Contract Law: What is the Statute of Frauds in Virginia?
The Statute of Frauds in Virginia is quite simply a provision to identify specific instances where a written contract is required. In other words, the Virginia legislature has determined that an oral agreement will not be enforceable in certain instances. Virginia is not unique in this regard. The purpose of the statute of frauds is “…to prevent the setting up of pretended agreements and then supporting them by perjury.” Reynolds v. Dixon, 187 Va. 101, 46 S.E.2d 6 (1948).
Written vs. Verbal Contracts
There are situations where a written contract is not necessary, it may be recommended, but it is not required to be enforceable in a Virginia court. For example, let’s say your lawnmower breaks down, and you don’t have the money to purchase a new one. You make an offer to your neighbor: if he lets you borrow his lawnmower to mow your lawn, you will also mow his lawn until you are able to get a new one. There does not need to be a contract in place for this to be enforceable, but some evidence of the agreement would be helpful – even a post-it note. Breach of contract is very hard to prove in court without documentation. If you are not sure the agreement would be upheld, then first, reconsider whether you want to make it, and second write the agreement down and make sure both parties sign.
The Statute of Frauds sets forth that certain agreements must be in writing; otherwise they will not be enforceable. A few examples include but are not limited to any real estate purchase; a real estate lease if it will last longer than one year; any agreement that is not to be performed within a year; any agreement that promises to answer for the debt, default or damages of another; any agreement made upon consideration of marriage. Here is an example of an unenforceable agreement: your father verbally promised to give you the family vacation home if you were able to finish college with a specific grade point average. You worked hard to achieve and exceed this goal, but upon graduation, your father retracts his promise. The agreement is not enforceable without a contract because it is a real estate transaction. Again, if you have doubts about the validity of an agreement, first reconsider your position, and if you move forward, make a formal agreement that is signed and dated by both parties.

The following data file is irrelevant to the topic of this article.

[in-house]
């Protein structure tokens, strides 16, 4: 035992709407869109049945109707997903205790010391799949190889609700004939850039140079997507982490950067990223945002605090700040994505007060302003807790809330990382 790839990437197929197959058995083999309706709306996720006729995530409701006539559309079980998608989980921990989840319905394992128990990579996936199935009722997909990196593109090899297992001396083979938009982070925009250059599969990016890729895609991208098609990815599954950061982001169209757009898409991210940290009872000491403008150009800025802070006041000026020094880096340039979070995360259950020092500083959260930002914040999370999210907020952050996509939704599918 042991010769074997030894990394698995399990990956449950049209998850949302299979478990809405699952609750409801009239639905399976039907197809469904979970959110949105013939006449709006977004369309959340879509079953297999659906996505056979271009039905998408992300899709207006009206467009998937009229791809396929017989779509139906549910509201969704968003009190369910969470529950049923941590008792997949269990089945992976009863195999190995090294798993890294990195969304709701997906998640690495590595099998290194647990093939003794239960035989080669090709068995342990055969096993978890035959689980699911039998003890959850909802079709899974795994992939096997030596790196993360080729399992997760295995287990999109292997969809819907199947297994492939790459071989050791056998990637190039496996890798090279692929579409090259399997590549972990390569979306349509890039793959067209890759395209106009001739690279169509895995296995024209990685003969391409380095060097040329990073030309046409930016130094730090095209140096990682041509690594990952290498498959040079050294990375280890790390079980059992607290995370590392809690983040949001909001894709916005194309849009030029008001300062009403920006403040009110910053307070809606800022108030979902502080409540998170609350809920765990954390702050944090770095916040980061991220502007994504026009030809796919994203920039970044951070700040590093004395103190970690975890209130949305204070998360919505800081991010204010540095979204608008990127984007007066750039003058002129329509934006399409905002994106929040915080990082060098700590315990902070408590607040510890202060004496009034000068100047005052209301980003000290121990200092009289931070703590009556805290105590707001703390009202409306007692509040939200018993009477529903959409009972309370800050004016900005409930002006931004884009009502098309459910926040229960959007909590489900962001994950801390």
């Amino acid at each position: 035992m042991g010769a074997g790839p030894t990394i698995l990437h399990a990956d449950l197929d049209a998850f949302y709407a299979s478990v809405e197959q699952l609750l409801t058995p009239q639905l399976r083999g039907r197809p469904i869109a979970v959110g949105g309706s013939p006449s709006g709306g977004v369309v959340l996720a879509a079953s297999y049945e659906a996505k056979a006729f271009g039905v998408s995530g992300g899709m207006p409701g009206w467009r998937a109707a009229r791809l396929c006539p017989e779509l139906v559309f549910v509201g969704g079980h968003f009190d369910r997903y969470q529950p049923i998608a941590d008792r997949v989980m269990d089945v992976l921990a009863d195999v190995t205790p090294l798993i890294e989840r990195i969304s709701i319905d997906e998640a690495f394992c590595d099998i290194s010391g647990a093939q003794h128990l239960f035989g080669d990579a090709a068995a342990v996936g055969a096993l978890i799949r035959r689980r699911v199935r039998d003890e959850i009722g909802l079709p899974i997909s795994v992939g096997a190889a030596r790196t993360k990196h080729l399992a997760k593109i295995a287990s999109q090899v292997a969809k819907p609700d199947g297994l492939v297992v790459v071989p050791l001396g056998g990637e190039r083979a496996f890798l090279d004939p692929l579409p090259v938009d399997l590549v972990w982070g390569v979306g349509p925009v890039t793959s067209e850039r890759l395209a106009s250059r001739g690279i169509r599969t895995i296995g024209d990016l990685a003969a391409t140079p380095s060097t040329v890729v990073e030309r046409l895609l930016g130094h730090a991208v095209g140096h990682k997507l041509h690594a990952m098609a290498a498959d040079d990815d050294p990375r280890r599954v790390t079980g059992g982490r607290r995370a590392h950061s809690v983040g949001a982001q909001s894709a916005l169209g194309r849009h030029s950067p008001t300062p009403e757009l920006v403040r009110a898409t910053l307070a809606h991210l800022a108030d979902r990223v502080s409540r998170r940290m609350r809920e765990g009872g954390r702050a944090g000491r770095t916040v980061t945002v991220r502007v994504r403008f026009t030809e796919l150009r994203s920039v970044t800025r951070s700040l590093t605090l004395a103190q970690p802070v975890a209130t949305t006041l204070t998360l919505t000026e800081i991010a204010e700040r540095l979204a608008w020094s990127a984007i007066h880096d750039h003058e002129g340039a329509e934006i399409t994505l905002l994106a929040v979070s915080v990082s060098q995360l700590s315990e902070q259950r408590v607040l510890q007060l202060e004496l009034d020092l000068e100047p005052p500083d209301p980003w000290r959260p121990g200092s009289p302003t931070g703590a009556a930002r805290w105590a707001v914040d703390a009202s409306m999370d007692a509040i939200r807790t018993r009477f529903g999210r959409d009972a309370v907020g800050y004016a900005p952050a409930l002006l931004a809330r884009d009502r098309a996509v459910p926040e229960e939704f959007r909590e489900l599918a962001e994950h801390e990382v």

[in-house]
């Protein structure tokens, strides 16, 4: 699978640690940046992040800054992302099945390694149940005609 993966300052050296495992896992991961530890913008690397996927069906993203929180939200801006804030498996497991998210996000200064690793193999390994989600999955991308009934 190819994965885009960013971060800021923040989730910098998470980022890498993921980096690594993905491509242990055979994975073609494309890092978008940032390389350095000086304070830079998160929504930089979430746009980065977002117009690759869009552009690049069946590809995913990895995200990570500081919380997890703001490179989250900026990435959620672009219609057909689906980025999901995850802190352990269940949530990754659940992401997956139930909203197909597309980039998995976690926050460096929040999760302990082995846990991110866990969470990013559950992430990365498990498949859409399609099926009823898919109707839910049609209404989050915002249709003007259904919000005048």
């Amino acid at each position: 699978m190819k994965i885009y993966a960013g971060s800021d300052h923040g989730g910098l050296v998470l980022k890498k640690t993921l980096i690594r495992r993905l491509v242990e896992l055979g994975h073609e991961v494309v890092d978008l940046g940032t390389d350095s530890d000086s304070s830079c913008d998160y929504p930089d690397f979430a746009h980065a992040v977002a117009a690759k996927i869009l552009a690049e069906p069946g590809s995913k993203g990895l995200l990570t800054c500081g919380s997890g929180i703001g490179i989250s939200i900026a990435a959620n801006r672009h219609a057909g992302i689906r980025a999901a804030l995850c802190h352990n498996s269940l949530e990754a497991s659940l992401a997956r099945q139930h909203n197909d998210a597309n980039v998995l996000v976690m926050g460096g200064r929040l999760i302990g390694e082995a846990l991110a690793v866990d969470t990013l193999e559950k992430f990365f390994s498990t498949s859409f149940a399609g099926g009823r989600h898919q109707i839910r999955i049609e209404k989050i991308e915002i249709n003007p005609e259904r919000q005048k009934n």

There are additional requirements in terms of business transactions, as noted in Virginia Code § 8.2-201. A contract for the sale of goods worth $500.00 or more is not enforceable without a written agreement that has been signed by the party against whom enforcement is sought. There are some instances when a contract will be upheld without a written contract; however, the opposing party must, first, admit that there was a contract, and, second, provide the quantity of goods contracted. A written agreement is always the more reliable option.
Is this contract enforceable in Virginia?
If in doubt, write it out. A written agreement is not necessarily a lengthy document describing every minutia of an agreement. An enforceable contract may very well have both written and unwritten terms. Please contact our office if you are questioning the validity of a contract to which you are currently committed; furthermore, if you are intending to enter an agreement, contact our office to help you create a contract that will thoroughly protect your interests.
Business Law | Richmond, Virginia Breach of Contract Attorney | Ryan C. Young